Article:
Yes, the environmental issue, but also the consolidation of it. These miners are deliberate, intentionally self-motivated entities. As with most of these books, I recommended it not because I agree with it per cent, but because for those of us excited about the potential of blockchain, nothing is more important than engaging very seriously with the criticisms.

We need very thoughtful responses to skepticism. Do you understand money? If you actually want to understand how it works, it is explainable and the Antony Lewis book goes through these mechanisms of proof of work and so forth. What Greenfield points out very well is that the discourse within the cryptocurrency community tends to be really esoteric for the general public. As I was reading these blockchain books and preparing to speak to you, I was wondering whether I should buy some bitcoin.

Is there anything practical you can do online to get a greater understanding of how it all functions? You just need to read things, but it can be helpful: I taught a class on blockchain last semester, and we did give all of our students some money to buy Bitcoin or another cryptocurrency. Then we gave them a set of assignments to do various things with it. Five Books interviews are expensive to produce. If you're enjoying this interview, please support us by donating a small amount.

And today, there are very few things that ordinary people need to do or want to do which require cryptocurrency. So number four on your list is the Attack of the foot Blockchain , which is quite funny. People have already lost a lot of money based on various problems with these systems. Is that a big issue? Yes, it is a big issue. Especially in , when the price of all these cryptocurrencies went into the stratosphere, we saw lots and lots of examples of fraud and illegal activities.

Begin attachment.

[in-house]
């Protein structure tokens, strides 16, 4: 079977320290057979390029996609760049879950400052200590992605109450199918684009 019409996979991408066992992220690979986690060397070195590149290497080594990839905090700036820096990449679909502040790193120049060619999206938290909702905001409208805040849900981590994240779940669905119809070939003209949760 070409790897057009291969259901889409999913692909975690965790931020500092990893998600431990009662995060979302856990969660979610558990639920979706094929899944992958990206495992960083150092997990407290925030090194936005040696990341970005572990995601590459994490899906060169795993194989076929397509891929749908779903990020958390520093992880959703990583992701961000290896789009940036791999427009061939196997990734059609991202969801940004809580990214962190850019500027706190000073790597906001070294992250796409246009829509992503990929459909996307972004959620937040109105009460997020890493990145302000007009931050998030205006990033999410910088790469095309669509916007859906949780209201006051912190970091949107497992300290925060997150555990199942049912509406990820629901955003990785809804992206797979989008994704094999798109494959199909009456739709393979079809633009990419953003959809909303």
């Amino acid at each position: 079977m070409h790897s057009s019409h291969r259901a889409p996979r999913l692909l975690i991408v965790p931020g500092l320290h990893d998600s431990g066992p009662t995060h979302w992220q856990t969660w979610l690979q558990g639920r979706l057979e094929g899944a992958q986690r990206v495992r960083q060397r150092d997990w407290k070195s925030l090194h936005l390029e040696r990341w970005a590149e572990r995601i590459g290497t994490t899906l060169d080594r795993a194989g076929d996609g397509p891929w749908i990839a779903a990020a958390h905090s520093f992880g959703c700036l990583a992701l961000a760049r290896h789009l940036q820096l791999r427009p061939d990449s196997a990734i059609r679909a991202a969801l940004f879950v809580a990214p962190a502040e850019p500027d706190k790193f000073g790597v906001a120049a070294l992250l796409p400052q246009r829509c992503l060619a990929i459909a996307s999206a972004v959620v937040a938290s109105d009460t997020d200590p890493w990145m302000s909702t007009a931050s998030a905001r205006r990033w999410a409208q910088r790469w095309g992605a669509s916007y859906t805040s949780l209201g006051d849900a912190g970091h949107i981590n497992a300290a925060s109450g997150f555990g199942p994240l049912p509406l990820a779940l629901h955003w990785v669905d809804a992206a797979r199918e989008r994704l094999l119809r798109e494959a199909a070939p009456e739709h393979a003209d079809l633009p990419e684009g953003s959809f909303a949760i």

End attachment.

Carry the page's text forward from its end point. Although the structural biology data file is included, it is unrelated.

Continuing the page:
You can solve some pieces of it, but nature abhors a vacuum and people will find other ways to attack. It comes up in your blockchain book and some of the others, the case of the DAO. It was almost certainly not the actual person that stole it who wrote that, but that statement was an incredibly clever piece of performance art. The DAO is pretty much the touchstone for anyone talking about the potential and the risks of blockchain technology, because it puts all the pieces together.

Then it blew up, which was tremendously scary, and the way the system was designed, no one could get the money back, except via a very confused process. The Ethereum leadership and the underlying blockchain community eventually agreed to fork the whole network. The general sense I got from the books is that it started with Bitcoin. Then there was Ethereum. Now people are just excited about the general applications of blockchain.

There have been periods when there was more excitement about the cryptocurrencies themselves, the things that can be used as money, and periods when there was more excitement about the non-financial applications, like Walmart using blockchain for its supply chain. But yes, there was an initial period where it was basically just Bitcoin and some derivatives of Bitcoin. Then things broadened out, with Ethereum being the starting gun for that process. So what made you decide to write your book?

Was there a gap in the blockchain book market you were looking to fill? It was a year and a half ago now that I wrote my book. There was basically a community saying that blockchain makes law irrelevant, because we can do—through encryption and cryptography and software code—what law has done badly in the past. As I said before, I really think we in the legal and policy community can learn a lot about other things from studying what is happening in the blockchain world.